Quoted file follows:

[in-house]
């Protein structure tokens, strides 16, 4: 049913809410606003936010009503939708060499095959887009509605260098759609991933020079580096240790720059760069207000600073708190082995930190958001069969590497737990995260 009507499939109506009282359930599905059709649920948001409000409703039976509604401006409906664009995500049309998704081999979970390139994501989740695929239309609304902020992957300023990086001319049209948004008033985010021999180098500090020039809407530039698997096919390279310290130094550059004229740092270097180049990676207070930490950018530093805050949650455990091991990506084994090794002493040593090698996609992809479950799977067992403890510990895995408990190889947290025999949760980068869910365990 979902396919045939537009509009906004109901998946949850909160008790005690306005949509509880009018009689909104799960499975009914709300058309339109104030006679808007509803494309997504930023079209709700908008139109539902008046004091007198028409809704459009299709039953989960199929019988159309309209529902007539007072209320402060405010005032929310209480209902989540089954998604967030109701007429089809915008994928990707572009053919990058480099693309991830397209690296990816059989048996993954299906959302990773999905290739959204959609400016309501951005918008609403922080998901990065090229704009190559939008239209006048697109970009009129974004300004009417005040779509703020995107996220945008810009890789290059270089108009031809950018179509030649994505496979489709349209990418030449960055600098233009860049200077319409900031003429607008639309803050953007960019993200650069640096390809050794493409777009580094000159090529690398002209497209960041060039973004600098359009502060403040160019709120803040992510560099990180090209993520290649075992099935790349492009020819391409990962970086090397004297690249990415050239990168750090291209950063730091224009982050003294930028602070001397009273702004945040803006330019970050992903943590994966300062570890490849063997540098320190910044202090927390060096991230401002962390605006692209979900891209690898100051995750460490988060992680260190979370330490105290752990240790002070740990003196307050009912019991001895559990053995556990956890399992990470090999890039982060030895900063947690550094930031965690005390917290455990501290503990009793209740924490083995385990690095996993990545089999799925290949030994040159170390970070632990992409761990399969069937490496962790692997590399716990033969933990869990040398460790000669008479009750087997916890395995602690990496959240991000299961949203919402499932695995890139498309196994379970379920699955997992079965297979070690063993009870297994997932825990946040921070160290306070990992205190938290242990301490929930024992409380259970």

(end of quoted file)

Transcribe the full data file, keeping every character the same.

[in-house]
């Protein structure tokens, strides 16, 4: 049913809410606003936010009503939708060499095959887009509605260098759609991933020079580096240790720059760069207000600073708190082995930190958001069969590497737990995260 009507499939109506009282359930599905059709649920948001409000409703039976509604401006409906664009995500049309998704081999979970390139994501989740695929239309609304902020992957300023990086001319049209948004008033985010021999180098500090020039809407530039698997096919390279310290130094550059004229740092270097180049990676207070930490950018530093805050949650455990091991990506084994090794002493040593090698996609992809479950799977067992403890510990895995408990190889947290025999949760980068869910365990 979902396919045939537009509009906004109901998946949850909160008790005690306005949509509880009018009689909104799960499975009914709300058309339109104030006679808007509803494309997504930023079209709700908008139109539902008046004091007198028409809704459009299709039953989960199929019988159309309209529902007539007072209320402060405010005032929310209480209902989540089954998604967030109701007429089809915008994928990707572009053919990058480099693309991830397209690296990816059989048996993954299906959302990773999905290739959204959609400016309501951005918008609403922080998901990065090229704009190559939008239209006048697109970009009129974004300004009417005040779509703020995107996220945008810009890789290059270089108009031809950018179509030649994505496979489709349209990418030449960055600098233009860049200077319409900031003429607008639309803050953007960019993200650069640096390809050794493409777009580094000159090529690398002209497209960041060039973004600098359009502060403040160019709120803040992510560099990180090209993520290649075992099935790349492009020819391409990962970086090397004297690249990415050239990168750090291209950063730091224009982050003294930028602070001397009273702004945040803006330019970050992903943590994966300062570890490849063997540098320190910044202090927390060096991230401002962390605006692209979900891209690898100051995750460490988060992680260190979370330490105290752990240790002070740990003196307050009912019991001895559990053995556990956890399992990470090999890039982060030895900063947690550094930031965690005390917290455990501290503990009793209740924490083995385990690095996993990545089999799925290949030994040159170390970070632990992409761990399969069937490496962790692997590399716990033969933990869990040398460790000669008479009750087997916890395995602690990496959240991000299961949203919402499932695995890139498309196994379970379920699955997992079965297979070690063993009870297994997932825990946040921070160290306070990992205190938290242990301490929930024992409380259970």